• Oireland: "Lepre-Conned" not only has a leprechaun with a shillelagh, but also shoots potatoes at Bugs.
  • The Oner: "Wet Cement", "Shower Shuffle", and "Shoe Shine-nanigans" are staged in one static shot.
  • Painted Tunnel, Real Train: In "Tunnel Vision", when Wile E. Coyote paints a tunnel on the side of a rock, the Road Runner goes through it as per normal. When Wile E. tests out the painted tunnel by feeling it, he actually manages to go right in, but when he tries to get out, he hits the side of the rock, trapping himself inside. The Road Runner then sprays the rock with water, causing Wile E. to wash off like paint and drain through a nearby manhole.
  • Parking Problems: "Parky Pig" is about Porky failing to find a good parking spot to go see a movie. And when he finally does, it's right next to his house, so he decides to stay at home. And a cop tickets him because there's a "no parking" sign next to his couch.
  • Perpetual Smiler: "Cactus if You Can" featured a rare aversion from Road Runner: he visibly looks concerned and struggles to escape when Wile E. attempts to suck him in with a giant vacuum cleaner.
  • Perp Sweating: "Grilled Rabbit" is about Elmer interrogating Bugs over stealing his carrots. Naturally, Bugs ends up turning the tables on him.
  • Perspective Magic: In "Mini Elmer", after Elmer chases Bugs into his burrow, Bugs emerges out from another hole in the distance and walks forward into the foreground. Elmer follows, but as he steps forward, instead of changing in size he stays small. Bugs then steps on him, and squashes him flat.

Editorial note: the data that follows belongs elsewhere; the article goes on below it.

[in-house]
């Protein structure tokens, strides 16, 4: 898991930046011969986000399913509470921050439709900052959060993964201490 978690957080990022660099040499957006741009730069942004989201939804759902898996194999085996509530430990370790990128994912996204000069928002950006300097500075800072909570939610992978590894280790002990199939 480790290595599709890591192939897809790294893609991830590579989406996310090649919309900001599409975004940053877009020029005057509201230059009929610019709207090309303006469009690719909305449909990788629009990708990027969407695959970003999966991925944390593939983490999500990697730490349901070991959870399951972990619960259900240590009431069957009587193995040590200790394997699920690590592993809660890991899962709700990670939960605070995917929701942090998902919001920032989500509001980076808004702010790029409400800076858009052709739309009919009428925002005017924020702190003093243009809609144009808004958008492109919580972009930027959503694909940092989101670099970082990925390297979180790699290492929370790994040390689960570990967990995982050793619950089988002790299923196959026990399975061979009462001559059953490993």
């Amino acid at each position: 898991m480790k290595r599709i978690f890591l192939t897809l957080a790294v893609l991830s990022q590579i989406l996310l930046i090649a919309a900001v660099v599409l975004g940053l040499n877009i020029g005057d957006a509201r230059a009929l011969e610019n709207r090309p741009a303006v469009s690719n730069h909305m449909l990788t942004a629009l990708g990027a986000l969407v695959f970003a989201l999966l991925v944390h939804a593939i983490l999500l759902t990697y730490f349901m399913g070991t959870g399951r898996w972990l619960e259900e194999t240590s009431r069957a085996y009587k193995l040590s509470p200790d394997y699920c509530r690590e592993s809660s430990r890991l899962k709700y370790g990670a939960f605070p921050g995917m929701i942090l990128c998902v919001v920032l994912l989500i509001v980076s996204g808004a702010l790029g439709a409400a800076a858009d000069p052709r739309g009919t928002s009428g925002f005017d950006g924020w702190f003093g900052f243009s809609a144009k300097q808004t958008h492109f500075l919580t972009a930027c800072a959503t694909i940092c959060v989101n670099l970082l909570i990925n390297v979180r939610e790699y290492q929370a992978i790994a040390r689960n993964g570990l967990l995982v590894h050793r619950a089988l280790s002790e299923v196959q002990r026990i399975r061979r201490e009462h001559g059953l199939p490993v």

• Plumber's Crack: Daffy does this to himself in "Plumber's Quack" by biting his rear feathers and pulling them down.
  • The Pollyanna: This incarnation of Petunia is always in good spirits, even when suffering multiple injuries.
    Petunia: (falls from a telephone wire and lands on a branch just above a sharp rake) It could have been worse! (gets catapulted straight back up into the sky) You'll never see a rainbow if you're looking down! (snaps the telephone wire and gets electrocuted and falls back down, hits the same branch, which now brakes and drops her on the rake)
  • Porky Pig Pronunciation: Courtesy of the Trope Namer, Porky himself. In "Brave New Home", this ends up working against him, due to C.H.A.M.P. misreading his commands thanks to Porky's stuttering.
  • Portable Hole: In "Plunger", Elmer tries to get Bugs out of his hole with a toilet plunger but ends up sucking out the hole. As he looks through the plunger, Bugs fires a cannon through his back entrance and Elmer gets blasted in the face.
  • Punch-Clock Villain: Parodied.
    • "Fleece And Desist" begins and ends with Ralph and Sam actually punching in and out, acting like fellow employees.
    • In "Fudds Bunny", Bugs is pestering Elmer when the lunch whistle sounds and he heads back inside, stating "union rules, solidarity and all that." At the end, as Elmer is being beaten up by a worker (a disguised Bugs), the five o'clock whistle sounds and the man leaves... only to immediately return and continue the beating because he just got overtime.
  • Retraux: The animation resembles that of the early 1940s cartoons. Despite being animated digitally and in HD, it has some imperfections such as smudges and blurs, as if the characters were painted on cels.
  • Revisiting the Roots: This trope is used for the series where it has the characters and the art style return to its 1940s/early-'50s roots.
  • Ribcage Stomach: Present inside Sylvester in "Kitty Livin'". Tweety thinks it's his new cage, and then decides that the ribs might make great firewood.